Paper Airplanes (Engineering)

    Wind Socks (Engineering)

    Hibernation (Engineering)

    Symmetry (Math)

    Symmetry Part 2 (Math)

    Kite Height (Math)

    How Many Eggs (Math)

    Learning Numbers: Sorting Kites (Math)

    Color the Kite (Creative Arts)

    Make a Bird Nest (Creative Arts)

    Mole Holes (Creative Arts)

    Drawing the Story (Creative Arts)

    Kite Snacks (Creative Arts)

    Edible Bird Nests (Creative Arts)

    Emotions in Kite Day (Creative Arts)

  • Community Mural (Creative Arts)

    Kite Day Game (Games and Movement)

    Feathers (Games and Movement)

    Match the Kites (Games and Movement)

    Match the Colors (Games and Movement)

    Scarves as Kites (Games and Movement)

    Pin the Tail on the Kite (Games and Movement)

    Be a Kite (Games and Movement)

    Large Group Activities:

    Act Out the Story (Literacy)

    Picture Walk (Literacy)

    Kite Vocabulary (Literacy)

    Rhyme Time (Literacy)

    Weather Study (Science)

    Making Wind (Science)

    Wind Effects (Science)

    How Many Eggs (Math)

    Color the Kite (Creative Arts)

    Community Mural (Creative Arts)

    Kite Festival (Games and Movement)

    Scarves as Kites (Games and Movement)

    Be a Kite (Games and Movement)

  • The Five Practices for Bolstering Early Literacy

    The building blocks for reading are acquired long before children enter school. Fostering the

    development of early literacy skills helps prepare children for school. Talking, writing, reading,

    playing, and singing are an easy and fun way to start building those skills.

    Many of the activities in this guide feature these five practices. Look for the icons throughout

    the manual.

    Talking Kids learn words and language rules by listening and talking. Dont

    worry about talking on their level; kids can understand much more than they are able to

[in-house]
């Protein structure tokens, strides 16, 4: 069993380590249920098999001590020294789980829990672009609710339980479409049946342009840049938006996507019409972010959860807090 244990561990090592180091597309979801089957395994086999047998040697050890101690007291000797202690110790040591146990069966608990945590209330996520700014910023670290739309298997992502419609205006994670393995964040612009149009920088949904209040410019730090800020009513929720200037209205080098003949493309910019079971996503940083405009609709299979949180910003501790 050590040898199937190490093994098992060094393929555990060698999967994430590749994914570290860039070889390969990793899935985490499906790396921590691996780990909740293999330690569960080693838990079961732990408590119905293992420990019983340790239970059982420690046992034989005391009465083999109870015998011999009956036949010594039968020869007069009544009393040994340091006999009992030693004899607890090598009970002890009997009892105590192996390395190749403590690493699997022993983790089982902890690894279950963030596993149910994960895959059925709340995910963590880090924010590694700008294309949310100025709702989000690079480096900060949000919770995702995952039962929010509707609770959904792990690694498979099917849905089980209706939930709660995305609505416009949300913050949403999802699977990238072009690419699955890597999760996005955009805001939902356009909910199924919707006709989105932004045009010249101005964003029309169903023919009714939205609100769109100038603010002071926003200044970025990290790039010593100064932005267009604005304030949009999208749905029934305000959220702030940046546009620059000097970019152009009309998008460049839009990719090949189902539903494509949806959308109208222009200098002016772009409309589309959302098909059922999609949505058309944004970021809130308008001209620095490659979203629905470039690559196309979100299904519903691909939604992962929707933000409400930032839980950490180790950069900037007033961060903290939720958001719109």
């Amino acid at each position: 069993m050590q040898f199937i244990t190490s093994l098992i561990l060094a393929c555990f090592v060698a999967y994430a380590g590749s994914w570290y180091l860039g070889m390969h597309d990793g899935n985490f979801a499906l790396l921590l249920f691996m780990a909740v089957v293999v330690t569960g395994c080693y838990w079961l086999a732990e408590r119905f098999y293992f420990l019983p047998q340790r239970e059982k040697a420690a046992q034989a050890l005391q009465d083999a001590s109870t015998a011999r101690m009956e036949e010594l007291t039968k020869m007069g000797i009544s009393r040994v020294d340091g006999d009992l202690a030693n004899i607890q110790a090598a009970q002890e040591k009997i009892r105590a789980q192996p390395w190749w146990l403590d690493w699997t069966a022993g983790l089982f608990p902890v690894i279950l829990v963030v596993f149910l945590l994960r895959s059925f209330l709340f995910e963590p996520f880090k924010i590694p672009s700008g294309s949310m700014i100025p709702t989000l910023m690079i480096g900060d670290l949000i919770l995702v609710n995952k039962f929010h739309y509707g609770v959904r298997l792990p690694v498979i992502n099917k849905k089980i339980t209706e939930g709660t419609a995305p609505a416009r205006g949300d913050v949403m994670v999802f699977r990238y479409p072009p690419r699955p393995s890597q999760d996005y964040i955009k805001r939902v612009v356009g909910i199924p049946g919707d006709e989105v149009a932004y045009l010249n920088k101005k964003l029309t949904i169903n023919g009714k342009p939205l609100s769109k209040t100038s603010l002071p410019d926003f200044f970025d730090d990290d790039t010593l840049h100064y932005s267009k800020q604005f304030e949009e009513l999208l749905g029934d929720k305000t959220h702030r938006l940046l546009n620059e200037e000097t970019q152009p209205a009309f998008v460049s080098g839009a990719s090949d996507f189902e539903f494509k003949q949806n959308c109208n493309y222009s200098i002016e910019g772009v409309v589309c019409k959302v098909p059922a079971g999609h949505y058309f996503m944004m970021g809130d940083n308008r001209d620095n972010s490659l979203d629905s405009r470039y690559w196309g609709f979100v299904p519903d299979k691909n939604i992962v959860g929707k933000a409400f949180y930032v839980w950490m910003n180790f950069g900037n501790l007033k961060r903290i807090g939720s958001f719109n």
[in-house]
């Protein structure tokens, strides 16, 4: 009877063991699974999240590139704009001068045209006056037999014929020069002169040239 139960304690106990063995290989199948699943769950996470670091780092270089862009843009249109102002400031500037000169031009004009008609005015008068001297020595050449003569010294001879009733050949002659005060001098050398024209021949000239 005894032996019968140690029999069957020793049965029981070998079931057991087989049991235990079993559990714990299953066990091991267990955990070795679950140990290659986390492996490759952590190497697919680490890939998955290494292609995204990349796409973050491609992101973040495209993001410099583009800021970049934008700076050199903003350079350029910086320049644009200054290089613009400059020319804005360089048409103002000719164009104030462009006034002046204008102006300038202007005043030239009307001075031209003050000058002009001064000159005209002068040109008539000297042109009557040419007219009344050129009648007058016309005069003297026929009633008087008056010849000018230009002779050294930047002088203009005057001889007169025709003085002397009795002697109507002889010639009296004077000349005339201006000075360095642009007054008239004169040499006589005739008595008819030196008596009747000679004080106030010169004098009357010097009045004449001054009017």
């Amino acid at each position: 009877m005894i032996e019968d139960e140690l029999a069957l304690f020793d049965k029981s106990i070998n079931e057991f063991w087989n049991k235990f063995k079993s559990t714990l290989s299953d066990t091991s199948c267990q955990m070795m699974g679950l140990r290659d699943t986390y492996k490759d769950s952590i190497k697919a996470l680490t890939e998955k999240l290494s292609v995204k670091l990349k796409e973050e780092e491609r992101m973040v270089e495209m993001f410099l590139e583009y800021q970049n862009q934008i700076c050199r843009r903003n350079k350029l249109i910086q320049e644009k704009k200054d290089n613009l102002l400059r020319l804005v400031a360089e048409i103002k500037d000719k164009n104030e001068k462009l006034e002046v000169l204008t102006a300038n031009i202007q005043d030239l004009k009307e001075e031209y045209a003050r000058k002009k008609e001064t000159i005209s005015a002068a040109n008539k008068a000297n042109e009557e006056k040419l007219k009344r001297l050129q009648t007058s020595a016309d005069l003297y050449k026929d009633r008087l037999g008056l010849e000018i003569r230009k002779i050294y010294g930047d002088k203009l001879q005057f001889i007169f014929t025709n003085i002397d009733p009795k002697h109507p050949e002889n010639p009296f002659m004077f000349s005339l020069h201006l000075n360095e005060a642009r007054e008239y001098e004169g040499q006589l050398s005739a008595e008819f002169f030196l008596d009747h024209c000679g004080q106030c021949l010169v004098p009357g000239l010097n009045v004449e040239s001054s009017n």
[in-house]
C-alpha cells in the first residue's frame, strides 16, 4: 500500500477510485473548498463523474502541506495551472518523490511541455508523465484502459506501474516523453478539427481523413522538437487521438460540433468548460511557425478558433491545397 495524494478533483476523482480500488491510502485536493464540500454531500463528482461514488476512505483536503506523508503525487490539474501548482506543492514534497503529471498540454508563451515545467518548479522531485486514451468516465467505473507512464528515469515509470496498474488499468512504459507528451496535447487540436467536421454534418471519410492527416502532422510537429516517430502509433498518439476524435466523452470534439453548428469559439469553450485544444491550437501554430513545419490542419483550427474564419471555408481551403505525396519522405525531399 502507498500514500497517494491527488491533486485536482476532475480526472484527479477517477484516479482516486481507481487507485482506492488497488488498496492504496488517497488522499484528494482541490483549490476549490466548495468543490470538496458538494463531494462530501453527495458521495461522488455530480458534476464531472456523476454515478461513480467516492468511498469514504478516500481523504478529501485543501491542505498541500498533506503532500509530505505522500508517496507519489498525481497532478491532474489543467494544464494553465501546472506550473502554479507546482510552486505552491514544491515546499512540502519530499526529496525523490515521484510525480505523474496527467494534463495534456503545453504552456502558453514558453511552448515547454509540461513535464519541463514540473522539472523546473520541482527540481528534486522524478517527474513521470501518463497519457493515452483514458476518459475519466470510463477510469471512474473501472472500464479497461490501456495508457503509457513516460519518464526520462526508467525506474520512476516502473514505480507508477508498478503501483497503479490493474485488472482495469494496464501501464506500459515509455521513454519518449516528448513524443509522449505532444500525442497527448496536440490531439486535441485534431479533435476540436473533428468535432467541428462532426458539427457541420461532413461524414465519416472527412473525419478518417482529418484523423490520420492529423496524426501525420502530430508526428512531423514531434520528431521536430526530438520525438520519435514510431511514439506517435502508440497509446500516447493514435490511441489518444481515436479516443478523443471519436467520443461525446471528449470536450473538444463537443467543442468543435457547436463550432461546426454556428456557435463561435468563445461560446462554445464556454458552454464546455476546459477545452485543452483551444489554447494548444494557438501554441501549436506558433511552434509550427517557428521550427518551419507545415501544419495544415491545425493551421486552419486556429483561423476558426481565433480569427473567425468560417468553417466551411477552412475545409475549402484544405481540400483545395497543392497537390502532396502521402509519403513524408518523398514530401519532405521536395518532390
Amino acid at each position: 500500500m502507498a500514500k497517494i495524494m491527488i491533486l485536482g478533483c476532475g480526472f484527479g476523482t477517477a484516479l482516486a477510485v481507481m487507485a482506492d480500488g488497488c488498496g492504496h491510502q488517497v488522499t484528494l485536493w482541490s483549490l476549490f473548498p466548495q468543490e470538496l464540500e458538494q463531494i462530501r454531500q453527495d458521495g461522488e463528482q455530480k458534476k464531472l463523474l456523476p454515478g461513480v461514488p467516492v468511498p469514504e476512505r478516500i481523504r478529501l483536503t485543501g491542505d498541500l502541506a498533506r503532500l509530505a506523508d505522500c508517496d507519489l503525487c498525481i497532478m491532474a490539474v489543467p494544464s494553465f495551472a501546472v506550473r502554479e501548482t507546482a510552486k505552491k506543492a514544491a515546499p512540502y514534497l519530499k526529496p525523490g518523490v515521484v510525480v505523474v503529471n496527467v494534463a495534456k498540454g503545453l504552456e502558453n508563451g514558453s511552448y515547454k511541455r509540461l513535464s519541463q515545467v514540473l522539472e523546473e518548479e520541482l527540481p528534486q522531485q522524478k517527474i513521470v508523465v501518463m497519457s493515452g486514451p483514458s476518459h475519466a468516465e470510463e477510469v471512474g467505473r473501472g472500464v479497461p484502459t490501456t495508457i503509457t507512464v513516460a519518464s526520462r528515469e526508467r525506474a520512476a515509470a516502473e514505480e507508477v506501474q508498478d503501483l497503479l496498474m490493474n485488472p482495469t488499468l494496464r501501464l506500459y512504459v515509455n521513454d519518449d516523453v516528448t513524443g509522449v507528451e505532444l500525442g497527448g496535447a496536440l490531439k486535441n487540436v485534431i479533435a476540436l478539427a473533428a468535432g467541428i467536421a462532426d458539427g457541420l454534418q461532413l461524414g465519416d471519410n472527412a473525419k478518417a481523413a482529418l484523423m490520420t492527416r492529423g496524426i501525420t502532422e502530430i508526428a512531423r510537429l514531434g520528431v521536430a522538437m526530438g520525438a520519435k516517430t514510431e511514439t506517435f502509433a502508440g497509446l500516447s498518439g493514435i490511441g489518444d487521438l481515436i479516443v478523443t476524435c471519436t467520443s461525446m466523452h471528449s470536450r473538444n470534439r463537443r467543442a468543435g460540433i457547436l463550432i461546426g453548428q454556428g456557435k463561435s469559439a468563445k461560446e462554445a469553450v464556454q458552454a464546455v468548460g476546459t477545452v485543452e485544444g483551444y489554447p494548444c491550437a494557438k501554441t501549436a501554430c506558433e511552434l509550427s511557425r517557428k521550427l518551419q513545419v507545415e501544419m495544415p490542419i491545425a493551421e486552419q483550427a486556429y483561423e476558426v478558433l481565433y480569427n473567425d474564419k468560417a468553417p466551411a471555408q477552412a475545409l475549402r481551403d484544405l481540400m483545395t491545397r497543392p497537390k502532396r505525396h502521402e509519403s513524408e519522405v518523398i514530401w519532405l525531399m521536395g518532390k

repeat back. Share new words and ideas with kids. Have kids tell stories to further help them

    with language development.

    Writing Scribbling and drawing are forms of early writing; they are helping kids

    to hone fine motor skills. Writing can also involve activities that strengthen finger muscles

    (playing with clay, tracing in sand) so kids are ready to hold a writing utensil later.

    Reading The best way to help a child become a reader is to read with them. It

    introduces them to words they might not hear in everyday language. If you follow under the

    words with your finger it helps them learn that words make sounds and that (in English) we

    read left to right.

    Playing Play is the work of children and it helps them practice being adults.

    There are many opportunities for playing while learning. For example, pretending that a box is a

    boat helps kids think symbolically, preparing them for understanding that letters stand for

    words and ideas.

    Singing Its easier to remember a song than the spoken word. Add a tune to

    help kids remember things (think of the ABC Song). Plus, youll be giving them a mnemonic

    device that they can use in the future.

  • Quick Reading Tips

    Create a reading environment:

    o Set up a comfortable space.

    o Make sure there is good lighting and that kids can see the illustrations.

    o If you are reading one-on-one, sit close together.

    o Avoid other distractions (noise, televisions, etc.).

    Read books multiple times.

    o Multiple readings offer the opportunity to first enjoy the story then explore

    other parts of the book.

    o Kids like knowing what is coming next.

    o After reading the story, let your child read it back to you using their own

    words.

    o Talk about new vocabulary words.

    o Explore the perspective provided in the illustrations.

    o Look for information provided in the illustrations that is not provided in the text.

    o Let children pick the books they want to read.

    Introduce more books related to theme, topics, characters, authors, and illustrators that

    your child likes. Visit your local library and ask your librarian for assistance.

    Before reading:

    o Point out the title, author, and illustrator of the book on the cover.

    o Talk about the title of the book.

    o Ask questions based on the cover of the book. Examples from Kite Day may

    include:

    What animals do you think will be in this book?

    What do you think they are going to do today?

    What else might happen?

    During reading:

    o Run your finger under the words.

    o Read with expression. Use difference voices for characters.

    o Ask questions allowing kids to further predict what may happen in the story.

    o Ask questions con